VIENNA (AFP) - The Vienna-based International Helsinki Federation for Human Rights hit back Thursday at accusations by a French anti-cult official that it had been infiltrated by the Church of Scientology.
The IHFHR denounced the charge, and repeated criticism of moves in France to introduce a law against cults.
Wednesday's edition of France's Le Figaro newspaper carried an interview with the government's leading anti-cult official Alain Vivien, in which he suggested the IHFHR had been compromised.
The IHFHR "seems today to have passed into the hands of Scientologists and perhaps other transnational organisations," said Vivien, who heads up France's Interministerial Committee for the Struggle against Cults (MILS).
"That explains the virulent criticism of France, (which is) accused of religious discrimination," he added.
In a letter to Vivien on Thursday, IHFHR executive director Aaron Rhodes declared his "astonishment" at the charge.
He was, he wrote, "embarrassed for you and your fellow French citizens by your recourse to methods of denunciations and insinuations that remind us of those sometimes used by totalitarain and backward regimes."
In his letter, Rhodes acknowledged that its Moscow office had received funding from Scientology to print a leaflet on religious freedom, but said the group had never sought to hide the source of the funding.
The Moscow office would have been better advised to have refused the funding, "to avoid abusive and insinuating responses such as your own," he added.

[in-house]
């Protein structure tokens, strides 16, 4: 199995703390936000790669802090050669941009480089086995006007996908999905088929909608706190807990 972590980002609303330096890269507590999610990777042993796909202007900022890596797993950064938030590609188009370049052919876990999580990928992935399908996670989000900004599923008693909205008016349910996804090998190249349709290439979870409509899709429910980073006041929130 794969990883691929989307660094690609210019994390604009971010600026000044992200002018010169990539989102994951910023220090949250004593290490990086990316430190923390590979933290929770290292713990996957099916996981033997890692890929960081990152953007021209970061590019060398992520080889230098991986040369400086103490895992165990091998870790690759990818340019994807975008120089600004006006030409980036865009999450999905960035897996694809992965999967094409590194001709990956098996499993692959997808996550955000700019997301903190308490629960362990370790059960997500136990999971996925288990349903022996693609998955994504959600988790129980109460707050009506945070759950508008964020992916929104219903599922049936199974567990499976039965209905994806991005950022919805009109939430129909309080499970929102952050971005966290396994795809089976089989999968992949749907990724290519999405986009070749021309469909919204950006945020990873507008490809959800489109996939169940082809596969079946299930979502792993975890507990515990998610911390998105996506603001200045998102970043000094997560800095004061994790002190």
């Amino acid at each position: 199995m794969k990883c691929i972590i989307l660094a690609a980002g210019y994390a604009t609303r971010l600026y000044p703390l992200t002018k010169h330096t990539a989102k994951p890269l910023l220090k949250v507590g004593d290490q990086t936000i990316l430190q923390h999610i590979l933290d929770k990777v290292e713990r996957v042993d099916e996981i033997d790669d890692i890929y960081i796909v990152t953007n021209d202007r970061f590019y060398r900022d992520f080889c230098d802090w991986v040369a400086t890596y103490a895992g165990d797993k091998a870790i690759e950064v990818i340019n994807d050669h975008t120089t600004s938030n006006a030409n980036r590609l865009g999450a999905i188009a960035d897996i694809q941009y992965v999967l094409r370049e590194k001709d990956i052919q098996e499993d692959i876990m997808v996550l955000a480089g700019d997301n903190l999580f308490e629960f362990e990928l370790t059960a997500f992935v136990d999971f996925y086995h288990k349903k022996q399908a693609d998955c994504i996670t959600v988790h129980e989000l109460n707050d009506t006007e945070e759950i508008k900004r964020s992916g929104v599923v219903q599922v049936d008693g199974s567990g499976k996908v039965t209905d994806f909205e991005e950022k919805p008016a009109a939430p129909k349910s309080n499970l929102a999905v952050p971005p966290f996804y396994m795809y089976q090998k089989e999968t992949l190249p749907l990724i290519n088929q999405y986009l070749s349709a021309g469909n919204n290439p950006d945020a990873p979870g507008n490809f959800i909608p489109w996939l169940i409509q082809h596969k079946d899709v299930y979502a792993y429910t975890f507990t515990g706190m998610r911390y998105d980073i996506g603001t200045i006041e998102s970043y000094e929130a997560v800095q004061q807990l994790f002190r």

"Against non-traditional religions, Russia and France have an approach that contravenes their international obligations," the letter continued.
"We fear that the legislation that you are proposing could not easily be judged compatible with the notion of religious pluralism in a democratic society," Rhodes added.
That was why the IHFHR condemned the proposed law.
The text of the proposed law, which was passed by a parliamentary committee on Wednesday, will go before the full National Assembly next week.
The proposed law would give the courts -- and not just the government -- the power to break up cults that have been convicted at least twice in the courts.
Scientologists have been convicted in two separate trials in France in recent years: at a trial in 1996 in Lyon and another in Marseille in 1999.
In the letter, Rhodes described the proposals as repressive. "It goes to the heart of the right of freedom of association, expression, of religion and of was conscience."
It also endangered the right of minorities and embodied prejudices that were not compatible with respect for rights, he added.
The IHFHR is a non-governmental organisation uniting 39 Helsinki Committees. Its mandate is to monitor compliance with the 1975 Helsinki Final Act on human rights, out which was formed the Organisation for Security and Cooperation in Europe (OSCE).
In the United States Wednesday, members of the Church of Scientology called on the US Congress to denounce what they claimed was religious discrimination targeting their church in several European countries.
Earlier this month, the president of the Church of Scientology International Heber Jetzsch condemned a raid by french police on the group's Paris headquarters as "flagrant retaliation" against its "pro-religious" activities.
Scientology has been listed as a cult in a number of French government reports.